David Allen on how to handle distractions


I thought you’d enjoy this short video by David Allen, the “Getting Things Done” guy himself.

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Is Twitter marketing for lawyers a waste of time?


A new study, reported by Mashable, finds that while nearly half of Americans use Facebook, only 7% use Twitter.  So, is it safe to ignore Twitter in marketing your law practice? The answer lies in an understanding of who uses Twitter.

According to the study, Twitter usage is dominated by “power users,” (approximately 22%) who are responsible for the majority of Tweets (approximately 90%). While these probably don’t reflect the target market of most lawyers, it’s logical to assume that this group of regular Tweeters is comprised of well-connected, avid communicators who could turn out to be a great source of referrals for lawyers.

I don’t think I’m going out on a limb here by suggesting that the frequent-tweeter club includes a lot of professionals, many of whom have followers in your target market. The numbers may be small but the influence is great. These are the folks you want to meet–and network with–and Twitter is a great way to find them.

Twitter is also continuing to grow and enter the mainstream. Those of us who have staked a small claim will benefit by that growth.

I don’t consider myself a power user of Twitter or any other social media tool. Far from it. But through Twitter, I’ve been able to meet some power users. And that’s the point. Networking is not about meeting everyone, it’s about meeting a few of the right people.


Lawyer marketing 101: The basics of networking


Experts tell us that 85 percent of success in the business and professional worlds is accomplished through personal contacts and word of mouth. The more people you know, then, the more chances you have of meeting people who can and will further your career.

One of the best ways to develop more personal contacts is by networking within organizations. Bar associations, community and charitable groups, and organizations in your target markets provide opportunities to meet prospective referral sources and clients, as well as others who can provide introductions, information, and advice.

Begin by selecting one or two candidate groups that contain people it would be helpful for you to know in the years ahead. Attend a meeting or two, introduce yourself, and decide if it would be useful for you to join. If you decide to join, attend every meeting and
begin the process of making yourself known.

One of the best ways to do that is to volunteer to work on an important committee within the organization. Choose one that has members on it that you would like to get to know or that is engaged in activities that will bring you into contact with key people both inside and outside the organization.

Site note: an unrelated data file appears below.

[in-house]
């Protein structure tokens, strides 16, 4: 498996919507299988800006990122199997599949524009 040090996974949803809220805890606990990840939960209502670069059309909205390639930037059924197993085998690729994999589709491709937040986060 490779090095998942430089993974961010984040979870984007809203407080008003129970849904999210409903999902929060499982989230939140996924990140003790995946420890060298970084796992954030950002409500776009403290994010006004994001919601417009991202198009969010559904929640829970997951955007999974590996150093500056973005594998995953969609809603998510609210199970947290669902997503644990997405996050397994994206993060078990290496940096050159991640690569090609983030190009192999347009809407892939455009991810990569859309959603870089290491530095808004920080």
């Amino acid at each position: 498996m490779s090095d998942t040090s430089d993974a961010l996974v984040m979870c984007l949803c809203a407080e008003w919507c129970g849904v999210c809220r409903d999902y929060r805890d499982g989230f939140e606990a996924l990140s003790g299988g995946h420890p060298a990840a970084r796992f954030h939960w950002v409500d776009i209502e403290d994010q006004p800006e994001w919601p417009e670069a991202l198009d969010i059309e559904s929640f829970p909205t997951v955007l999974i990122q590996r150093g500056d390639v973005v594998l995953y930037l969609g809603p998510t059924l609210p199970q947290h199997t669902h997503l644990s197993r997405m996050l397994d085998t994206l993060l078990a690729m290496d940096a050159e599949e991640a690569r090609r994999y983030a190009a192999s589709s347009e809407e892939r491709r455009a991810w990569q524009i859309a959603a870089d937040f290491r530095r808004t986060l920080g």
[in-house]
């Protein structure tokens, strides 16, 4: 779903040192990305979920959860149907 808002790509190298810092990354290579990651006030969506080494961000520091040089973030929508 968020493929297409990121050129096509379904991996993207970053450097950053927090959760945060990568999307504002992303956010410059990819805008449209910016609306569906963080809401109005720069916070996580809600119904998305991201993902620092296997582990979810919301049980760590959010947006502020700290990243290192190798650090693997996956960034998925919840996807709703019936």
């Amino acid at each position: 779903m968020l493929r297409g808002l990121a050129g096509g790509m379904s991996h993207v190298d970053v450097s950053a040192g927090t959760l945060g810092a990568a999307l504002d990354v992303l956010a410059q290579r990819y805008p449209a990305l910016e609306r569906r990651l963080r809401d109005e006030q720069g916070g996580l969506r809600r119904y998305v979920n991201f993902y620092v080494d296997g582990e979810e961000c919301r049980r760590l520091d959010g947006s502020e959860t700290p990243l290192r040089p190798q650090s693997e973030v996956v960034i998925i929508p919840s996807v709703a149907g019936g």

Your work on committees will require time and effort, but over the long term, the relationships you develop can provide everything you need to ensure a lifetime of success.

Today, networking online has become popular. I’ll address that in a future post.


Should lawyers offer a money back guarantee?


"Ridiculous!" "Unethical!" "Stupid!"

Or is it?

Marketing is about cutting through the clutter and standing out from the crowd. It’s about making a big promise and then backing it up. It’s about removing the risk from your client and absorbing it yourself. Isn’t that what contingency fees do?

Money back guarantees work. They are a powerful, proven marketing technique, and you should consider them.

Will you get stung? Maybe. Sometimes. What if that happens, say, once every twenty times you offer it but you get five times more business because of it? What if you lose some but you are so darn popular, you can charge twenty percent more than your competition?

What about ethics? Well, that’s something you have to verify with the powers that be in your jurisdiction, but don’t confuse a guarantee of fees with a guarantee of outcome. There was a discussion about this on Jamie Spencer’s blog about a week ago and there is a big difference. The key is not outcome, it’s client satisfaction. "Your money back if you’re not delighted."

Scary, isn’t it? That’s what makes it so powerful.

Marketing studies prove that most people won’t take advantage of you and, of course, there are ways to limit your exposure. C’mon, you’re a lawyer–that’s what you do. But I challenge you to err on the side of trusting your clients. Those same marketing studies prove that the longer and more expansive the money back guarantee, the more profitable the overall results.

If you’re all intrigued by this idea, but (a) you’re not sure if it will work, or (b) you’re afraid it might backfire, "test" it. Find a small market segment that you can reach with a limited marketing communication, a small mailing, a classified ad, offering it at the close of a free seminar, and see what happens. If you like the results, you can test the idea with larger segments.

Is this idea for everyone? No. But some lawyers will make a fortune with it. In fact. . . I guarantee it.